5. Breakout stars. We thrilled last season to the emergence of players such as Joey Votto, Carlos Gonzalez and David Price, all taking steps forward to become stars, even award candidates. Players who may make that leap in 2011 include Braves starter Tommy Hanson, Rockies center fielder Dexter Fowler, A's starter Brett Anderson and Reds center fielder Drew Stubbs.
6. Trades galore. Enjoying this offseason, with stars like Adrian Gonzalez and Zack Greinke being moved to new teams? Wait until the summer, when you could see Jose Reyes, Carlos Beltran, Heath Bell, Aramis Ramirez and Wandy Rodriguez, just to name five, on the market. Watch the Cardinals carefully: If they can't sign Albert Pujols and fall out of the race, they could look to move both the three-time MVP and Chris Carpenter if the players will approve deals.
7. Off-field issues will be front and center. It seems that the expansion of the postseason, to include a second wild card team and a best-of-three Coin Flip Series each year, is inevitable. This terrible idea with the potential to turn the regular season upside down may be reality for the 2012 season, and if announced, will be a huge story. Instant replay was pushed to the back burner during a postseason that -- after the first few days -- lacked the kind of human element we saw in 2009. However, we will see some expansion of its use by the end of the year. Finally, owners and players are both ramping up for the next round of collective bargaining, in which changes to the draft, payroll restraints and the use of revenue-sharing funds will all be hot-button issues.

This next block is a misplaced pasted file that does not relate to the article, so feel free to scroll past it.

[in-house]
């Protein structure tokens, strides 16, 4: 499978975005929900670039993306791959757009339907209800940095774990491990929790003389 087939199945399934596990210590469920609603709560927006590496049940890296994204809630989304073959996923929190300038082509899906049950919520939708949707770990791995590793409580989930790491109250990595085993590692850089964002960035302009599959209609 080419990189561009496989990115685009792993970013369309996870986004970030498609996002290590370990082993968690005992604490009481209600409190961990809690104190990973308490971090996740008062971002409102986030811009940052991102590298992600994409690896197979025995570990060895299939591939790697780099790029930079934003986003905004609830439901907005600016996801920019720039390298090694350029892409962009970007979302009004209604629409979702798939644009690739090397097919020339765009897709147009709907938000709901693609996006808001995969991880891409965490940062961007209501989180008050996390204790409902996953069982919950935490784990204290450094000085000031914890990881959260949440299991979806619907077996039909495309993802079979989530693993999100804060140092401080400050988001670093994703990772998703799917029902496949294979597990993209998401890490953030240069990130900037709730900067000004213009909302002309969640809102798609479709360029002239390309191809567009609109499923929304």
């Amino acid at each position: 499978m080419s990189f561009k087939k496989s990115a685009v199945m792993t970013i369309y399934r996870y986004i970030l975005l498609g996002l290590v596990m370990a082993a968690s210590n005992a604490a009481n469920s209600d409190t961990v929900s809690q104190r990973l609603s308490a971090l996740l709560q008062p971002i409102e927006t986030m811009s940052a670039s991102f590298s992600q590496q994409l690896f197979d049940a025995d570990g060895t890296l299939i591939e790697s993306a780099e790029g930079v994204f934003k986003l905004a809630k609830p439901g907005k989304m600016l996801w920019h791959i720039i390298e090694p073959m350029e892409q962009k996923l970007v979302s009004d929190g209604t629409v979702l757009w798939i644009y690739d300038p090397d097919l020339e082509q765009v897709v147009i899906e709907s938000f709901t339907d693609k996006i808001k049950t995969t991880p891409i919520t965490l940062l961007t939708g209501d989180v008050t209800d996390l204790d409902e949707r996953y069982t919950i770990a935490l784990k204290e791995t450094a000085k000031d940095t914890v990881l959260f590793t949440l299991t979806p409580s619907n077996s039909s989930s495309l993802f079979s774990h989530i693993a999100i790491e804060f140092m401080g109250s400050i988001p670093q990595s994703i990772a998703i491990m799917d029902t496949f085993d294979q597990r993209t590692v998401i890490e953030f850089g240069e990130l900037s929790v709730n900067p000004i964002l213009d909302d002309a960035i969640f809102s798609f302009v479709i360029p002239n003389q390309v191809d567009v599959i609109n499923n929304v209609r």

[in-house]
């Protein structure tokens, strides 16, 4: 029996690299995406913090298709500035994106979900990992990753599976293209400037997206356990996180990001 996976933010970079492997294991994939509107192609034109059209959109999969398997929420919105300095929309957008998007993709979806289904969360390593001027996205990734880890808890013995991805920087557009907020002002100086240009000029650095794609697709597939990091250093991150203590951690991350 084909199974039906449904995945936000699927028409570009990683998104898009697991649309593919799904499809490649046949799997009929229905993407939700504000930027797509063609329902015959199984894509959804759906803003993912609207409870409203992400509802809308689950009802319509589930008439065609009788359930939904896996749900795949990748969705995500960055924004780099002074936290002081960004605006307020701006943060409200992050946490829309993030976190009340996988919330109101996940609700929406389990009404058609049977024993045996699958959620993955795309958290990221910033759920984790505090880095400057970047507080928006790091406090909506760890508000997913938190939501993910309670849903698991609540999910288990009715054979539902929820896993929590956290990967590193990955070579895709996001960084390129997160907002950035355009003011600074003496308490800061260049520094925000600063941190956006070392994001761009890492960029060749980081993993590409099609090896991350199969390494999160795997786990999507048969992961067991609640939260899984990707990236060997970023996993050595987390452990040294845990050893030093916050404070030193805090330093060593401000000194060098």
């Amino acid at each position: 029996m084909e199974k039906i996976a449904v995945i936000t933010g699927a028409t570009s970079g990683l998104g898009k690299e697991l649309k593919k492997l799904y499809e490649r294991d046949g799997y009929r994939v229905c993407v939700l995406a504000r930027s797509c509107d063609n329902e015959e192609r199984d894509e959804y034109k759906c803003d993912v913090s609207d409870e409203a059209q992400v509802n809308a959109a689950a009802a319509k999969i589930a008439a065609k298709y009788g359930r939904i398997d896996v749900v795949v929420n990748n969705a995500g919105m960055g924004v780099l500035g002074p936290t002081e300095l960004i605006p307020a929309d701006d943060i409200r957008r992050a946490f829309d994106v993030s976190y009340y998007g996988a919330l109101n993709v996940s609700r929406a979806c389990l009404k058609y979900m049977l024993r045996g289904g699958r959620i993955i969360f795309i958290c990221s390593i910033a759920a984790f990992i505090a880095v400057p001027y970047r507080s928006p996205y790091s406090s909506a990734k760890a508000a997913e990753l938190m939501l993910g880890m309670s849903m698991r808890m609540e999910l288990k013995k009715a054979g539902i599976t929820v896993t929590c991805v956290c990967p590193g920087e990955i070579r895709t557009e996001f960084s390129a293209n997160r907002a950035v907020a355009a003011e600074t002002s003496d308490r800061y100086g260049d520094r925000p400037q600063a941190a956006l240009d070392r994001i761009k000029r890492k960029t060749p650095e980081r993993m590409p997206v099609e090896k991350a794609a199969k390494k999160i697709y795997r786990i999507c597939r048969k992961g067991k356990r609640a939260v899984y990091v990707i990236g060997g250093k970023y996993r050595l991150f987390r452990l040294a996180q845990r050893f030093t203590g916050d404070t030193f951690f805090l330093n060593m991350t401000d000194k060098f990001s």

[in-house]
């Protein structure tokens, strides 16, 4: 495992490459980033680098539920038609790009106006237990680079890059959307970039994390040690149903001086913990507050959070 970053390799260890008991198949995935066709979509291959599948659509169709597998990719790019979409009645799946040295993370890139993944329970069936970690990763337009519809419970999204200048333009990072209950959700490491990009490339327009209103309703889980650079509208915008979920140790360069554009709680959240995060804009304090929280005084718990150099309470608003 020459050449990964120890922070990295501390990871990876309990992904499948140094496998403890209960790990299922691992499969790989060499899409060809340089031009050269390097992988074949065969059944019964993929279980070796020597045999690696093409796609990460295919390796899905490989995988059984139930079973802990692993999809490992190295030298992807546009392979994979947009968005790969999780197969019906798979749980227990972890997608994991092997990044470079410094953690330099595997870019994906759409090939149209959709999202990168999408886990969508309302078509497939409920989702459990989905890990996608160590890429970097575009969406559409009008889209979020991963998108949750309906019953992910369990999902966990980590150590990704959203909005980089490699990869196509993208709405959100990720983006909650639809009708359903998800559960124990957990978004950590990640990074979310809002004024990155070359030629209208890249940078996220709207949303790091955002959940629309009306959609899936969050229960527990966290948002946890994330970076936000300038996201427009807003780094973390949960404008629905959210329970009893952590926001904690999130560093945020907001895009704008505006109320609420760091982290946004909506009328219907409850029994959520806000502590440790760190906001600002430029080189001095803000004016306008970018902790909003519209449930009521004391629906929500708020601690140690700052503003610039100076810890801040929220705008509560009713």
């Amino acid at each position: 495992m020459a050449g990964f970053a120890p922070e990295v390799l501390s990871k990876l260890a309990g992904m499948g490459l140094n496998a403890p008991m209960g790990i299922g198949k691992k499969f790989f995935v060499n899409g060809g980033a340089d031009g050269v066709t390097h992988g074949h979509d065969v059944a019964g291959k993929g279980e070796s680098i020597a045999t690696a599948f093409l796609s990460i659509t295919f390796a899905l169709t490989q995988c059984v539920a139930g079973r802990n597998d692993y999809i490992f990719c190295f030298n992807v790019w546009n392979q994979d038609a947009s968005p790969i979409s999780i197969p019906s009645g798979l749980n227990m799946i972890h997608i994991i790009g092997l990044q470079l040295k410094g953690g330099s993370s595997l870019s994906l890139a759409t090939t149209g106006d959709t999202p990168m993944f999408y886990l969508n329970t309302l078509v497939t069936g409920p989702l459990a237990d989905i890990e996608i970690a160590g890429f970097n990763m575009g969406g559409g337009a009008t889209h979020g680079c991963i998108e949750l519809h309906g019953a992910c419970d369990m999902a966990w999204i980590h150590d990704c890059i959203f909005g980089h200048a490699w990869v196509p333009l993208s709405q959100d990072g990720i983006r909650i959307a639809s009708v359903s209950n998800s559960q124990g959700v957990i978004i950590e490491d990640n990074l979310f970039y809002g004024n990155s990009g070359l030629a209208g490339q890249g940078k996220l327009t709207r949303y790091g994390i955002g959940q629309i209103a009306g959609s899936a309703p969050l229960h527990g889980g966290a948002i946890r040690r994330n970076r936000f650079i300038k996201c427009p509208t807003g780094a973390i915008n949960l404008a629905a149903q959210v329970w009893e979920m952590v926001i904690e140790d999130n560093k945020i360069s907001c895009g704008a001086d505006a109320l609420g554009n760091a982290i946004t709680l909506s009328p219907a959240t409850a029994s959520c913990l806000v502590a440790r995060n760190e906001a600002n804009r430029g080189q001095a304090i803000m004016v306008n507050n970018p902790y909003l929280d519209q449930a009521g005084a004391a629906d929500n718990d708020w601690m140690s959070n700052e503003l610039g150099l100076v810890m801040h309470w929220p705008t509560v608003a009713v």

8. Ticket prices fall. Baseball is broadly healthy, with localized problems. In some markets, the combination of high supply, spotty demand and a shaky economy is going to push teams to do whatever they can to get people to the ballpark. The Indians recently announced ticket-price cuts for 2011, and you can expect a number of other teams to follow, if perhaps not quite so loudly. For teams, the marginal cost of additional attendees is close to zero, while the potential revenue they represent if they get to the game -- where they can spend on parking, refreshments and souvenirs, and possibly become repeat customers -- is high. Look for bad teams in a number of cities to cut prices in creative ways in an attempt to bring the locals back to baseball.
9. Parity reigns. Of the eight teams to make the 2010 postseason, just two -- the Yankees and Phillies -- will return in 2011, as the Red Sox, White Sox, A's, Brewers, Rockies and Dodgers create a near-complete turnover of baseball's Elite Eight. Once again, more than half the game's teams are buyers or reported buyers at the trade deadline, and about that many head into September a hot streak from a playoff spot.
10. The Red Sox will win the World Series. Paralleling the Yankees' path in 2009, the Red Sox add the top free agent and top trade target in the game, making themselves significantly better after an injury-plagued off-year. The additions help spur them to the best record in baseball and a romp through the playoffs, yielding a third World Series championship in eight seasons.